Japanese Americans

“The actions of those before us have allowed us to live the way we do.”

by H.O.

Our Experience
We had two lectures on Japanese American history on July 24th.  The lectures were given by two Japanese Americans, Terry Shima and Saki Takasu. Terry Shima was drafted into the US Army during World War II and joined the 442nd Regimental Combat Team. Saki Takasu immigrated to the US when she was six-years-old and grew up bilingually and biculturally. She is one of the “Shin-Issei” Japanese Americans, which means Japanese Americans who immigrated after World War II.

​First, we had a lecture from Terry Shima. He told us about Japanese American history during the World War II and postwar period. During the war, Japanese Americans were forced to send to camps. Because the United States was fought against Japan at that time, Americans doubted Japanese Americans’ loyalty to the US. To show their loyalty, many Japanese Americans joined the US military and the 442nd Regimental Combat Team was organized. This division was only organized by Japanese Americans and they fought hard against the Axis powers, including Japan. Their slogan was “Go for broke!” and they mainly fought at Europe. Some Japanese Americans got jobs deciphering enemies’ (Japanese) code because they were able to understand Japanese. After the war, the 442nd became the most decorated unit in the history of American warfare.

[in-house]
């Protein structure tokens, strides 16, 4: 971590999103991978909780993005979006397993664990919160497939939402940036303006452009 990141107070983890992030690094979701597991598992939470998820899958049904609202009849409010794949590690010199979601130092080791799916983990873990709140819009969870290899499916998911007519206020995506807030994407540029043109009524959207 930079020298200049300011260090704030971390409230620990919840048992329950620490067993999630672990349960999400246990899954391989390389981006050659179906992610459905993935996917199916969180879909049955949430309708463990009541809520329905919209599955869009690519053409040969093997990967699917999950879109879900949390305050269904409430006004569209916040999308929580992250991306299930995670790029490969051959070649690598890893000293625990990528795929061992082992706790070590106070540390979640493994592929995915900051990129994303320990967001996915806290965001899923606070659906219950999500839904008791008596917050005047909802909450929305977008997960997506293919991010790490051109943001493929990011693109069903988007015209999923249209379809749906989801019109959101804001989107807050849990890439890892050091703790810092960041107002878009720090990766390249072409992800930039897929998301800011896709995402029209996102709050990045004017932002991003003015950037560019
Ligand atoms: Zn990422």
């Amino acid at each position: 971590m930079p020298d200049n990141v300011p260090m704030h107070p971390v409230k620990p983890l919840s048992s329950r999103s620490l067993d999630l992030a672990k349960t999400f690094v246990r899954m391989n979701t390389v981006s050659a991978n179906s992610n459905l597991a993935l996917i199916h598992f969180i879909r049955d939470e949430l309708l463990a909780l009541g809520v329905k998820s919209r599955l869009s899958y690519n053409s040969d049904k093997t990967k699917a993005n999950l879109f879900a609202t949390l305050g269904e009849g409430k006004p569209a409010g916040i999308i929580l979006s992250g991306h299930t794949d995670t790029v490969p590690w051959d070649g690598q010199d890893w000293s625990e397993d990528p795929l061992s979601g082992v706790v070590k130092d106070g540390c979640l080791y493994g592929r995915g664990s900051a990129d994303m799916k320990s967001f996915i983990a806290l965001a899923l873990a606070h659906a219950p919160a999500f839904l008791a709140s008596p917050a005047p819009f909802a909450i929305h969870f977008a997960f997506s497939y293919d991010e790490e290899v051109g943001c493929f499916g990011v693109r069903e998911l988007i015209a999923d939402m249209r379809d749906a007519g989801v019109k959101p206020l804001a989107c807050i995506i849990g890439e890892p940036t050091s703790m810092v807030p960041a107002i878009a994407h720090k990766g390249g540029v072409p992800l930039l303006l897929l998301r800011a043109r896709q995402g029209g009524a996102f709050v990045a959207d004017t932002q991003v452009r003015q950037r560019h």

​Second, we were given a lecture from Saki Takasu. She told us about whole Japanese Americans history. The US-Japan relationship began in 1852 when Commodore Perry came to Japan with “Open Door Policy.” She said this allowed Japanese people to think “We can go outside.” Many Japanese immigrated in the late 19th century and early 20th century, seeking fortune. Many of them engaged in farming. But then World War II was begun. As I talked above, most Japanese were sent to camps by force. They had to leave everything in their home. When the war ended, they finally went back to US community in 1946. Most of them went back to their homes but it was hard for them to live there because discrimination against Japanese Americans still continued. The problem to the American government was how to integrate Japanese Americans into their society. In 1988, the “Civil Liberties Act of 1988” was passed in the US Congress and US President Ronald Reagan formally apologized to Japanese Americans. The act granted each surviving internee about 20,000 dollars in compensation.

The Big Ideas
This article’s title is “the actions of those before us have allowed us to live the way we do.” Japanese Americans were once discriminated against and they had a hard time to live and make good relationship between Americans. They fought against it and at last they got formal apology. They finally restored their honor. Thanks for people doing those things, we can now have good relationship. The effort of people before us changed the US-Japan relationship.

Through these lectures, we learned Japanese Americans had a severe time. It is difficult for people to trust others who can have a contact with enemy. There aren’t always good relationships between US and Japan but we can create it by efforts.